Philosophy ETDs

Publication Date

8-17-2011

Abstract

Ive always been drawn to all things uncanny, which is how I believe I ended up devoting so much time to the study of philosophy. Those little moments of dissonance within the structure of our everyday lives that give us a glimpse of what's going on beneath the surface without bringing the surface world to a halt seemed to me deliciously charged with creative potential. In spite of the anxiety that such moments may instill, I find the simple fact that there is always more going on than meets the eye both humbling as well as intriguing; thus, I've gone about my life with the impression that the result of encounters with the uncanny heighten our curiosity about the world and our place in it, and teach us to be more aware of the presence of others who might not share our interests or point of view. I was taken aback to learn of the uncanny's ill repute in Western aesthetic discourse, and I thought I ought to set about trying to figure out what the root of that was and make an effort to salvage the positive aspects of the uncanny from the dustbin of the Tradition. Within this body of work I present a substantial glimpse of the uncanny and outline how its potential comes to light in the work of Freud and Heidegger. I then present the experience of the uncanny through the lens of Japanese aesthetics and its role in Zen Buddhist practice in order to further illuminate its positive potential in ethical terms. This is followed by an overview and critique of the dominant strands in contemporary environmental aesthetic discourse that fail to acknowledge the potential of the uncanny. Lastly, I argue that the cultivation of an appreciation of the uncanny has a crucial role to play in reacquainting Western culture with nature on more respectful and sustainable terms. Generally, I hope to show how the experience of the uncanny and opportunities to cultivate an appreciation of it can play a major role in reshaping the relationship between culture and nature in the direction of dialogue instead of domination.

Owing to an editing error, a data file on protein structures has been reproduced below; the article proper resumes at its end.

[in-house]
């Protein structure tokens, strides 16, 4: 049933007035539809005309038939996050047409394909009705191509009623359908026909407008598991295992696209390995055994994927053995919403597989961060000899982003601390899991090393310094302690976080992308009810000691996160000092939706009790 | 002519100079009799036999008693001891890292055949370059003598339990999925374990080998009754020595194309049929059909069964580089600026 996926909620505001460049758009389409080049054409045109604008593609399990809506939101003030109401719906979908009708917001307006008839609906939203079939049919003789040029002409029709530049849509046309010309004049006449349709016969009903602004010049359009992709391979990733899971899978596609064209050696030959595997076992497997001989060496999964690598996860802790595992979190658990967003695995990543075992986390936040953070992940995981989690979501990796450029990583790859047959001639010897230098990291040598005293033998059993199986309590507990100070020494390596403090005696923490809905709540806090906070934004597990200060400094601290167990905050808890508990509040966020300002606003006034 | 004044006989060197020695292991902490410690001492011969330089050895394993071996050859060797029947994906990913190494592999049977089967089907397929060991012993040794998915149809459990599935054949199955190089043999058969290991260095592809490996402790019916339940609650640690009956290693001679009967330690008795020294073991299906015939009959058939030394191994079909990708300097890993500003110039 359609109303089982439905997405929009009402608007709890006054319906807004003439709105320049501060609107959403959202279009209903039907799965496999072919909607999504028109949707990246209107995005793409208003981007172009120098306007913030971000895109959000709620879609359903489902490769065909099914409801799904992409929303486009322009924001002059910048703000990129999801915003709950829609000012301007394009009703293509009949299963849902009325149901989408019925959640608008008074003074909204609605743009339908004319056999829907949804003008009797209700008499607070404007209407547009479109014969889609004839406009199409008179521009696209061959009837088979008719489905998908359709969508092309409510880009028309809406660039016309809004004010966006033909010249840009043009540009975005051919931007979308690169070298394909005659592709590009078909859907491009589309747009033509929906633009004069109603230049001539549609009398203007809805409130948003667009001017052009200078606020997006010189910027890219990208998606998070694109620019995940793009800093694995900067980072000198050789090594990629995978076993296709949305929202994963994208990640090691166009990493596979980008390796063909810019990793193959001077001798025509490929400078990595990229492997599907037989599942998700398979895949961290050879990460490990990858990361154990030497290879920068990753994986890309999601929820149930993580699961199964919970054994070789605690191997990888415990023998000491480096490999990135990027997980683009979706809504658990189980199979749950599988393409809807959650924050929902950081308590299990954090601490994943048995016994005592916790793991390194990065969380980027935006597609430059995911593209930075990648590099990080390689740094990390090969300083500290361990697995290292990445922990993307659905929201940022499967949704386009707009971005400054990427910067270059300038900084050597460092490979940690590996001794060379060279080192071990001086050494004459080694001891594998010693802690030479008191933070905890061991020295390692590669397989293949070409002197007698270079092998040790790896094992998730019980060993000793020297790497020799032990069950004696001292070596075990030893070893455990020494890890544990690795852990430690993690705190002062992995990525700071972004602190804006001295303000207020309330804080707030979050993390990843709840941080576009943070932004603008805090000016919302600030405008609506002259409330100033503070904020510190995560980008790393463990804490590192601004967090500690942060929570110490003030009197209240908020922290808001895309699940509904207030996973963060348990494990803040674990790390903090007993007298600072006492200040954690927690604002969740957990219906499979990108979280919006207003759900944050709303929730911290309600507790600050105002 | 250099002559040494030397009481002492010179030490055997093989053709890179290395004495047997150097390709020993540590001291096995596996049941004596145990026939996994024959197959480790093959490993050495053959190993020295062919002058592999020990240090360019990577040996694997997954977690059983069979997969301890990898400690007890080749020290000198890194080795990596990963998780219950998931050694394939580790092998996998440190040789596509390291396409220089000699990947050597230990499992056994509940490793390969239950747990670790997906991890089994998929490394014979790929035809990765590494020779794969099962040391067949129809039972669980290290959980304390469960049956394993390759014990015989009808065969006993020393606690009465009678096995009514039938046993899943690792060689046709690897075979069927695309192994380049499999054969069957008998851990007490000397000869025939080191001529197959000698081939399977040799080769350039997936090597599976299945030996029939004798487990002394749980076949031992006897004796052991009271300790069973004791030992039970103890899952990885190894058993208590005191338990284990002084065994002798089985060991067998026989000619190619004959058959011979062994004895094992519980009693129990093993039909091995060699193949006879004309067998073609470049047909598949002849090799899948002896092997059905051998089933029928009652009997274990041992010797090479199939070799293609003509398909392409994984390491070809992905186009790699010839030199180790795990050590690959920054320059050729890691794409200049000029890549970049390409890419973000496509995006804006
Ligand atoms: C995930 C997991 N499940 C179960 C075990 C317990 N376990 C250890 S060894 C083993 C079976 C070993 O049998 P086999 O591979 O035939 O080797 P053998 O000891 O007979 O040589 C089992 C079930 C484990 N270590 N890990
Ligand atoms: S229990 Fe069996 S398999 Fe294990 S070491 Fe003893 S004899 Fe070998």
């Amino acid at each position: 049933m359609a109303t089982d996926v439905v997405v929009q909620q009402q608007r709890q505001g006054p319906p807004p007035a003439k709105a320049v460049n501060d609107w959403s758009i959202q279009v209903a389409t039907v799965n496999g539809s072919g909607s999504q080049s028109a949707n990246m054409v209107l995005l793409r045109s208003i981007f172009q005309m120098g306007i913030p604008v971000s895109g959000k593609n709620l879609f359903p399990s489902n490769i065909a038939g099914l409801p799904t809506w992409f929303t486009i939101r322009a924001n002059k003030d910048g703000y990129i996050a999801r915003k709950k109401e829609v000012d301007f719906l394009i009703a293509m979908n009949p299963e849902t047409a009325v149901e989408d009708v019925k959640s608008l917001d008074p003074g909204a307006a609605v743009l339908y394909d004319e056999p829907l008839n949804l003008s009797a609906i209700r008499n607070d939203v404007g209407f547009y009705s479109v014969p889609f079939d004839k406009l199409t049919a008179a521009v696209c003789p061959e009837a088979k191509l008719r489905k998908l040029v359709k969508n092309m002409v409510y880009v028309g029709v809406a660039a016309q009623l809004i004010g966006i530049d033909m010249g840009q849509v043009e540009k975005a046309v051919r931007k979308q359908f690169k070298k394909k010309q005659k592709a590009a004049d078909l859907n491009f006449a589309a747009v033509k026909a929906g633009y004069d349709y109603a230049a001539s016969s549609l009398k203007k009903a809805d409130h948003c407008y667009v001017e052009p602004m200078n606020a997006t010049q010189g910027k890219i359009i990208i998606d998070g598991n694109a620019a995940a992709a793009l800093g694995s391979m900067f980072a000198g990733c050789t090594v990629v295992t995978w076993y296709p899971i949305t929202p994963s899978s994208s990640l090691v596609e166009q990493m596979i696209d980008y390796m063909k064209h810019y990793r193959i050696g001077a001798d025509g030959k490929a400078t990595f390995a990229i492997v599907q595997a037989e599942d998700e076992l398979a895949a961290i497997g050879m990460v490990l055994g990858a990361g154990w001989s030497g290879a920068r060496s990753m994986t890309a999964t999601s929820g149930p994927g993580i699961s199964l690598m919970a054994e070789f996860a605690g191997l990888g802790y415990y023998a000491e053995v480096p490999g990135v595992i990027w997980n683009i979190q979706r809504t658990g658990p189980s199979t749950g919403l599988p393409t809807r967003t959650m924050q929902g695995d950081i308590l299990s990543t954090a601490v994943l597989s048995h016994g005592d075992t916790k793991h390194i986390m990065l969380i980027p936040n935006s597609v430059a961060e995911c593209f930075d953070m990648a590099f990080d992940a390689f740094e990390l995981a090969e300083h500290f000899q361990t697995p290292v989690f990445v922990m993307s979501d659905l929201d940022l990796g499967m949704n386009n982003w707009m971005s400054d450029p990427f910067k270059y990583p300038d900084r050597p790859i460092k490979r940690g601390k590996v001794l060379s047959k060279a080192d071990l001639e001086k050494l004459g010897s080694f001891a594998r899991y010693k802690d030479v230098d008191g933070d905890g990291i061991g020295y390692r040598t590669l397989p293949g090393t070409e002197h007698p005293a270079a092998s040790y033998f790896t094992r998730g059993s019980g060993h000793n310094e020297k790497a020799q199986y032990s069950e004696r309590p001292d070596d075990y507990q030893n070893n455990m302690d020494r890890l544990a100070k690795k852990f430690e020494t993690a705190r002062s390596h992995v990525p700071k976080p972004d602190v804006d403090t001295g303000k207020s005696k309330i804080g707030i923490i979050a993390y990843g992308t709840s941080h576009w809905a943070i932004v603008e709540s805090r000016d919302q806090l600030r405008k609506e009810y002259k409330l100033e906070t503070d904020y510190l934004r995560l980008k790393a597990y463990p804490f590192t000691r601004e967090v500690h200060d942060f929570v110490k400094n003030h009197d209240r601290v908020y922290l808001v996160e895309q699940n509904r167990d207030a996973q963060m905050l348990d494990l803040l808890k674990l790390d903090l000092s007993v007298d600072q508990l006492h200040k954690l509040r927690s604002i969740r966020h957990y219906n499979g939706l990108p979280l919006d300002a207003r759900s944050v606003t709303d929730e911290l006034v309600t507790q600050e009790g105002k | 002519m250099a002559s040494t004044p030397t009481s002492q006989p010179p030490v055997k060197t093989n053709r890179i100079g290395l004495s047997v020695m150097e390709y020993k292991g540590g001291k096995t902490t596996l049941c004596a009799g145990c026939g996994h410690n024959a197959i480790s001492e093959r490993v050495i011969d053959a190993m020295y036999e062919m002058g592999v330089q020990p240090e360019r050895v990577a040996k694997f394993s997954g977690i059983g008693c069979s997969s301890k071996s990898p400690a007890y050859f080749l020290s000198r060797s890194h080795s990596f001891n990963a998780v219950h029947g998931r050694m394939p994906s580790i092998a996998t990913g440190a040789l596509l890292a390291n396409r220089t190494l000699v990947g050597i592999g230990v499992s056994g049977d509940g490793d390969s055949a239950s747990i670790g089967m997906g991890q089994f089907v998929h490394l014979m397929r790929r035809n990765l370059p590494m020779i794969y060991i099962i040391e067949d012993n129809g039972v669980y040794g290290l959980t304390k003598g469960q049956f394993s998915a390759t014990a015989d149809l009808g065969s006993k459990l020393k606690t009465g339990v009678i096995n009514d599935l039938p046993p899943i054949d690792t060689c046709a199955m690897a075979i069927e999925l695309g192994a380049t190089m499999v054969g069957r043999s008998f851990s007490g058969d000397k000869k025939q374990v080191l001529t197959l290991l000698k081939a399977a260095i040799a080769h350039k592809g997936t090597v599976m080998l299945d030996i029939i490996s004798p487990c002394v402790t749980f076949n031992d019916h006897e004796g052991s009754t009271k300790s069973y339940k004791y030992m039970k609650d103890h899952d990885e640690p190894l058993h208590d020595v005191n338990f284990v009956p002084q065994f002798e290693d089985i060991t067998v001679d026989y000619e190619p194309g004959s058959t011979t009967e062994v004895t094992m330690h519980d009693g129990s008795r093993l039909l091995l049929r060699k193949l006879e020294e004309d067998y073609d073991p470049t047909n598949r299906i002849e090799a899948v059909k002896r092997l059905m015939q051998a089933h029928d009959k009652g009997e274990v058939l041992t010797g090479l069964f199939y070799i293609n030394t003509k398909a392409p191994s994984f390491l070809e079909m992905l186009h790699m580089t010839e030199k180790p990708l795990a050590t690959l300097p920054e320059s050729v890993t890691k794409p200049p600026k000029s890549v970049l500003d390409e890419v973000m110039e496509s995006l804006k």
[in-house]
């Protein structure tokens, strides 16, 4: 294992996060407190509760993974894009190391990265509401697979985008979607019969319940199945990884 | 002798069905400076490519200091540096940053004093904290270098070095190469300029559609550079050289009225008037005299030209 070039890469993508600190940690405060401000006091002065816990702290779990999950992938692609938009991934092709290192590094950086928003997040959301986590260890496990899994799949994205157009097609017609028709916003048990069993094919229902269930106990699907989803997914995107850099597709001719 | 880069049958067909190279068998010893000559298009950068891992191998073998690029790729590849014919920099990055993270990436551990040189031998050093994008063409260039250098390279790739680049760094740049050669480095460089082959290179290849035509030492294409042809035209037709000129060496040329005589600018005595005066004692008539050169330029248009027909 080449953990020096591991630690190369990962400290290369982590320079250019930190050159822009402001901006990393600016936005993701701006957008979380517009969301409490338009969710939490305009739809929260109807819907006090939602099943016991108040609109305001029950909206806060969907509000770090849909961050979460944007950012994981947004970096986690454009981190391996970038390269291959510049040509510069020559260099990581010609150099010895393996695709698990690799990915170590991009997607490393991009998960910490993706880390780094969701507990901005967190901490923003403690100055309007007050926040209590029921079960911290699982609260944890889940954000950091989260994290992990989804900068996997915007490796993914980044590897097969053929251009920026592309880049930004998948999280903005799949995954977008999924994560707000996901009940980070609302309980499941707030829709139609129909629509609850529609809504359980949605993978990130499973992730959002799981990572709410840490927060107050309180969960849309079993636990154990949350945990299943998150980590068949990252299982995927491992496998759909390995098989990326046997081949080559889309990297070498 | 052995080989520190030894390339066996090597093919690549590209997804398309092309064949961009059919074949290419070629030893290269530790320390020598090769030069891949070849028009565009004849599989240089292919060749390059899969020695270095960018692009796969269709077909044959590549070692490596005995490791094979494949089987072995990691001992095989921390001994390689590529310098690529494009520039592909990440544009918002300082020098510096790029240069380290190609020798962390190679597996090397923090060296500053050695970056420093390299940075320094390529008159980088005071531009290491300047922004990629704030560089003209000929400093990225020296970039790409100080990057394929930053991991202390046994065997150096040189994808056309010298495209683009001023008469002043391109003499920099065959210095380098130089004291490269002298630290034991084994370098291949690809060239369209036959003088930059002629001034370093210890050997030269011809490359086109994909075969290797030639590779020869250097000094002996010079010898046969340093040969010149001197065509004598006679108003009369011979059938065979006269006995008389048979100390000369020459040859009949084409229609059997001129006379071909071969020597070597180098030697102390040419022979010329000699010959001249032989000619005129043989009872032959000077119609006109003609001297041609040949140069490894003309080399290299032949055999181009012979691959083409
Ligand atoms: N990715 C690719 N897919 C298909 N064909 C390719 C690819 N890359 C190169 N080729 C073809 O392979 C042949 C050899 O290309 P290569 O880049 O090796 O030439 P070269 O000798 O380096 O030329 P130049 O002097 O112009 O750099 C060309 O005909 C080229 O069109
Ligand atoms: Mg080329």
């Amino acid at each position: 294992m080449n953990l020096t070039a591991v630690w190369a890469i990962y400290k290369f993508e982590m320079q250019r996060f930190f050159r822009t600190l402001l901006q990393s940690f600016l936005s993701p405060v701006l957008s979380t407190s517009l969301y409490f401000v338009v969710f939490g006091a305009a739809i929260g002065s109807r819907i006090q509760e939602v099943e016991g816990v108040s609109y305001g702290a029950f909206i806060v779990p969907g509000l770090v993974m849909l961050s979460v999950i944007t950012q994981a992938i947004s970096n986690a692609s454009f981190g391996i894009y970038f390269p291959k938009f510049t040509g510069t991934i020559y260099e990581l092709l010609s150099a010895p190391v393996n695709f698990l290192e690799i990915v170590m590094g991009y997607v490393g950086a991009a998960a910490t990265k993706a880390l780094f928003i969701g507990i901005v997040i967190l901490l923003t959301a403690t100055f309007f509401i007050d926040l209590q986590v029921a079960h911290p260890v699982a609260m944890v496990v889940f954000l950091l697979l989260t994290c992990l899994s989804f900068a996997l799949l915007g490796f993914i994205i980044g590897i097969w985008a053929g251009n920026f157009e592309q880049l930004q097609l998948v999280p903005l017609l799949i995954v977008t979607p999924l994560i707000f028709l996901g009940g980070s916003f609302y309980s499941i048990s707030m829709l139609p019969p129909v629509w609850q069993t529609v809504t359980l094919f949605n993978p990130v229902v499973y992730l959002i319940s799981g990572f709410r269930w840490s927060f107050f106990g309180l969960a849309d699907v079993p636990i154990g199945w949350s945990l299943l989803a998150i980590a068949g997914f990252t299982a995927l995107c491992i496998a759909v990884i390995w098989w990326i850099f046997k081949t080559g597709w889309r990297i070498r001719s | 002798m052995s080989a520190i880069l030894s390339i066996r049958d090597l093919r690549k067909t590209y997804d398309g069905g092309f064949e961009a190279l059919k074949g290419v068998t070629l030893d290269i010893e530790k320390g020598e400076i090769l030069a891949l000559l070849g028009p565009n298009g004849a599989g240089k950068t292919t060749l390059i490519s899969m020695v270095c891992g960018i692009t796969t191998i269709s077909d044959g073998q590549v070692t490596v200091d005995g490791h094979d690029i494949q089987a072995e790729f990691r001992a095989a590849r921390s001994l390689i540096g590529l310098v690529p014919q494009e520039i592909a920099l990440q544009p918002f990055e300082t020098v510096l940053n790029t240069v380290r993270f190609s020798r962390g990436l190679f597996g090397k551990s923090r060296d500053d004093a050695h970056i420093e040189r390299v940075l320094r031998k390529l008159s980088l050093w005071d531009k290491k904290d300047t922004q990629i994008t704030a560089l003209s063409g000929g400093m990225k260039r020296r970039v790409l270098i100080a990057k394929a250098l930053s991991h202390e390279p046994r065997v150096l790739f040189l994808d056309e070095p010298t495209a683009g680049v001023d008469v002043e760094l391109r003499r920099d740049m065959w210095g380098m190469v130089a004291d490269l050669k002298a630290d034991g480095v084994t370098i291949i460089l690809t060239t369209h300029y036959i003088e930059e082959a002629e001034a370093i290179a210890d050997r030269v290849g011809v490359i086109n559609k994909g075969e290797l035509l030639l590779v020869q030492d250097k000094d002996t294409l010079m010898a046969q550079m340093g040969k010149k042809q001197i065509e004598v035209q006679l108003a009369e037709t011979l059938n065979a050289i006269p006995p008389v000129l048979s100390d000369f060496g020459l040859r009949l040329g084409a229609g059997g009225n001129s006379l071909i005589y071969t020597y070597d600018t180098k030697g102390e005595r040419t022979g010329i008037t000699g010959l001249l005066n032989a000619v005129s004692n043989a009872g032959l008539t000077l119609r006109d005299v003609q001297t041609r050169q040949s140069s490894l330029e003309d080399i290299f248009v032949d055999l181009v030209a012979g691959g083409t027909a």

Degree Name

Philosophy

Level of Degree

Doctoral

Department Name

Philosophy

First Advisor

Kalar, Brent

First Committee Member (Chair)

Thomson, Iain

Second Committee Member

Hayes, Richard

Third Committee Member

Saito, Yuriko

Language

English

Keywords

Environment (Aesthetics), Nature (Aesthetics), Nature and culture

Document Type

Dissertation

Available for download on Thursday, May 14, 2099

Included in

Philosophy Commons

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